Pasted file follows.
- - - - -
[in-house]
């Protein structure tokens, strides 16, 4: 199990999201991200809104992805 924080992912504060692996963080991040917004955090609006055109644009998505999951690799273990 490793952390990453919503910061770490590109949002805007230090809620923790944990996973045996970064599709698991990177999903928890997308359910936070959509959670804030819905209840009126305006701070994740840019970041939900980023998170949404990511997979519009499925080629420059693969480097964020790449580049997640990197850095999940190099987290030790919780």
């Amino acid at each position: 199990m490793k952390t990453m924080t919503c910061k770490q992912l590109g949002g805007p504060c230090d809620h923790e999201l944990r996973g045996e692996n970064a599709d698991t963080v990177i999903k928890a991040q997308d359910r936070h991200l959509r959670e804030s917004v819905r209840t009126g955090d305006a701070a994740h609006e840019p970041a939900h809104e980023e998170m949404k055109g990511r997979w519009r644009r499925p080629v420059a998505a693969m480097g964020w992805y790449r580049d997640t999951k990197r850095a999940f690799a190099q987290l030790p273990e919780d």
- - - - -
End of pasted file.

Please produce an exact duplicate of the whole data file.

[in-house]
């Protein structure tokens, strides 16, 4: 199990999201991200809104992805 924080992912504060692996963080991040917004955090609006055109644009998505999951690799273990 490793952390990453919503910061770490590109949002805007230090809620923790944990996973045996970064599709698991990177999903928890997308359910936070959509959670804030819905209840009126305006701070994740840019970041939900980023998170949404990511997979519009499925080629420059693969480097964020790449580049997640990197850095999940190099987290030790919780």
């Amino acid at each position: 199990m490793k952390t990453m924080t919503c910061k770490q992912l590109g949002g805007p504060c230090d809620h923790e999201l944990r996973g045996e692996n970064a599709d698991t963080v990177i999903k928890a991040q997308d359910r936070h991200l959509r959670e804030s917004v819905r209840t009126g955090d305006a701070a994740h609006e840019p970041a939900h809104e980023e998170m949404k055109g990511r997979w519009r644009r499925p080629v420059a998505a693969m480097g964020w992805y790449r580049d997640t999951k990197r850095a999940f690799a190099q987290l030790p273990e919780d």